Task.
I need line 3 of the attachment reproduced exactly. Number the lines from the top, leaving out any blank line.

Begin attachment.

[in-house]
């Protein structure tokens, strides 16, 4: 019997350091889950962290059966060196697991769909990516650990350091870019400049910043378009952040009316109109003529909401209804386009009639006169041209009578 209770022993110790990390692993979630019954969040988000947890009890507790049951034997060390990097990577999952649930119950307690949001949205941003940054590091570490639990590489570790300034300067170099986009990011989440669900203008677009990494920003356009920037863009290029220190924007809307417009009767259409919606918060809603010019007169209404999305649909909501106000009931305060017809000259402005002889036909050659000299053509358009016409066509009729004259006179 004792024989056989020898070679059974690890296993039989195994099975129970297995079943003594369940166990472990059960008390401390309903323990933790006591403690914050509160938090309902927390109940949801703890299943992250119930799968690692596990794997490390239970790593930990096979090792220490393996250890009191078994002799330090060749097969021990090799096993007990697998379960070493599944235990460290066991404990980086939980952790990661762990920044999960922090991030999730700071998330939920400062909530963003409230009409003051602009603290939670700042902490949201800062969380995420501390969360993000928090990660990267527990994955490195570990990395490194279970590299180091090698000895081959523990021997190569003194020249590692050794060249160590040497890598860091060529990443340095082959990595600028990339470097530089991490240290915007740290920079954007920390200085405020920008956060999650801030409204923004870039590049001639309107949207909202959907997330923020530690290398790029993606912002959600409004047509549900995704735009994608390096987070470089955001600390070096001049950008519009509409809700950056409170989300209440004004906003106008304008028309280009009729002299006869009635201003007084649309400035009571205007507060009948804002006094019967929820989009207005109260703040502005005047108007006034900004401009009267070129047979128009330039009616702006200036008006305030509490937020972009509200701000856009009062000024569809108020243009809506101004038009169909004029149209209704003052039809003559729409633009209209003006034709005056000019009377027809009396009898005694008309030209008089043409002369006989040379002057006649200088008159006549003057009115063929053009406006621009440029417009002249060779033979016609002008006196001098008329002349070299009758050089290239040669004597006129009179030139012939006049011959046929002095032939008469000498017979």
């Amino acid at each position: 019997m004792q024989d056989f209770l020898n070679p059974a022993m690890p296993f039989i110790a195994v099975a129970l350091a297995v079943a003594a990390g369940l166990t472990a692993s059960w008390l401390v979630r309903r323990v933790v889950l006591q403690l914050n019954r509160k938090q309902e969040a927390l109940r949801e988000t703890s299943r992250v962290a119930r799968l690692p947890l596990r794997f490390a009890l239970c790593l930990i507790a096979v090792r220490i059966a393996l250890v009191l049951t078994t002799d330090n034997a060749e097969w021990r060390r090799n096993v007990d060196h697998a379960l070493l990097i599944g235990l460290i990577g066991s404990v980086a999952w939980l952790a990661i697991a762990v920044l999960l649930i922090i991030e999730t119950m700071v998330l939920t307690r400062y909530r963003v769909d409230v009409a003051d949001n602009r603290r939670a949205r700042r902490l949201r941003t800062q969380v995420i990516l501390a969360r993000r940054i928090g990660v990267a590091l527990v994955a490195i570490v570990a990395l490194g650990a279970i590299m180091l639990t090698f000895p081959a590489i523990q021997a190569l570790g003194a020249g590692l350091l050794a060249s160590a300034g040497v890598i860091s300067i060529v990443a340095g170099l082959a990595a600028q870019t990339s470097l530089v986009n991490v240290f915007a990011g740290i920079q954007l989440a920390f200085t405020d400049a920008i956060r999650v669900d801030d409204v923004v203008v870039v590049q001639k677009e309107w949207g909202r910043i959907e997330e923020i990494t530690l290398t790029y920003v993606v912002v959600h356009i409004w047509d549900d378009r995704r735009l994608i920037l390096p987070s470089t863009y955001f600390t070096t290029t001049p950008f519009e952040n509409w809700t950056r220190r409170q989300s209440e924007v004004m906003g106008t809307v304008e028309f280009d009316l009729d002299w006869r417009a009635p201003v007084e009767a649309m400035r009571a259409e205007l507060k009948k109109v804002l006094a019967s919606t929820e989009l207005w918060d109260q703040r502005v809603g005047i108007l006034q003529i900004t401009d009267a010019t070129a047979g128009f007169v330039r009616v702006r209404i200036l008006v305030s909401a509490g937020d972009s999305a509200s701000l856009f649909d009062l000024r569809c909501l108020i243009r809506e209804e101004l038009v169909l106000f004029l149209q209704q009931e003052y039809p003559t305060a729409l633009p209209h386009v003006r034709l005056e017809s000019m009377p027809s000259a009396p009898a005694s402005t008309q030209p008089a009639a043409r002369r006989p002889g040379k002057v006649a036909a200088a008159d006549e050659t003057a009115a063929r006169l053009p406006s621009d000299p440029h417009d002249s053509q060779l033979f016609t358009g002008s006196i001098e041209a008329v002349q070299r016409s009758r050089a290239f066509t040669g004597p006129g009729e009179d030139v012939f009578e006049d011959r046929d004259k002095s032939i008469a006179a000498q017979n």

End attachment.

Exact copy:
């Amino acid at each position: 019997m004792q024989d056989f209770l020898n070679p059974a022993m690890p296993f039989i110790a195994v099975a129970l350091a297995v079943a003594a990390g369940l166990t472990a692993s059960w008390l401390v979630r309903r323990v933790v889950l006591q403690l914050n019954r509160k938090q309902e969040a927390l109940r949801e988000t703890s299943r992250v962290a119930r799968l690692p947890l596990r794997f490390a009890l239970c790593l930990i507790a096979v090792r220490i059966a393996l250890v009191l049951t078994t002799d330090n034997a060749e097969w021990r060390r090799n096993v007990d060196h697998a379960l070493l990097i599944g235990l460290i990577g066991s404990v980086a999952w939980l952790a990661i697991a762990v920044l999960l649930i922090i991030e999730t119950m700071v998330l939920t307690r400062y909530r963003v769909d409230v009409a003051d949001n602009r603290r939670a949205r700042r902490l949201r941003t800062q969380v995420i990516l501390a969360r993000r940054i928090g990660v990267a590091l527990v994955a490195i570490v570990a990395l490194g650990a279970i590299m180091l639990t090698f000895p081959a590489i523990q021997a190569l570790g003194a020249g590692l350091l050794a060249s160590a300034g040497v890598i860091s300067i060529v990443a340095g170099l082959a990595a600028q870019t990339s470097l530089v986009n991490v240290f915007a990011g740290i920079q954007l989440a920390f200085t405020d400049a920008i956060r999650v669900d801030d409204v923004v203008v870039v590049q001639k677009e309107w949207g909202r910043i959907e997330e923020i990494t530690l290398t790029y920003v993606v912002v959600h356009i409004w047509d549900d378009r995704r735009l994608i920037l390096p987070s470089t863009y955001f600390t070096t290029t001049p950008f519009e952040n509409w809700t950056r220190r409170q989300s209440e924007v004004m906003g106008t809307v304008e028309f280009d009316l009729d002299w006869r417009a009635p201003v007084e009767a649309m400035r009571a259409e205007l507060k009948k109109v804002l006094a019967s919606t929820e989009l207005w918060d109260q703040r502005v809603g005047i108007l006034q003529i900004t401009d009267a010019t070129a047979g128009f007169v330039r009616v702006r209404i200036l008006v305030s909401a509490g937020d972009s999305a509200s701000l856009f649909d009062l000024r569809c909501l108020i243009r809506e209804e101004l038009v169909l106000f004029l149209q209704q009931e003052y039809p003559t305060a729409l633009p209209h386009v003006r034709l005056e017809s000019m009377p027809s000259a009396p009898a005694s402005t008309q030209p008089a009639a043409r002369r006989p002889g040379k002057v006649a036909a200088a008159d006549e050659t003057a009115a063929r006169l053009p406006s621009d000299p440029h417009d002249s053509q060779l033979f016609t358009g002008s006196i001098e041209a008329v002349q070299r016409s009758r050089a290239f066509t040669g004597p006129g009729e009179d030139v012939f009578e006049d011959r046929d004259k002095s032939i008469a006179a000498q017979n």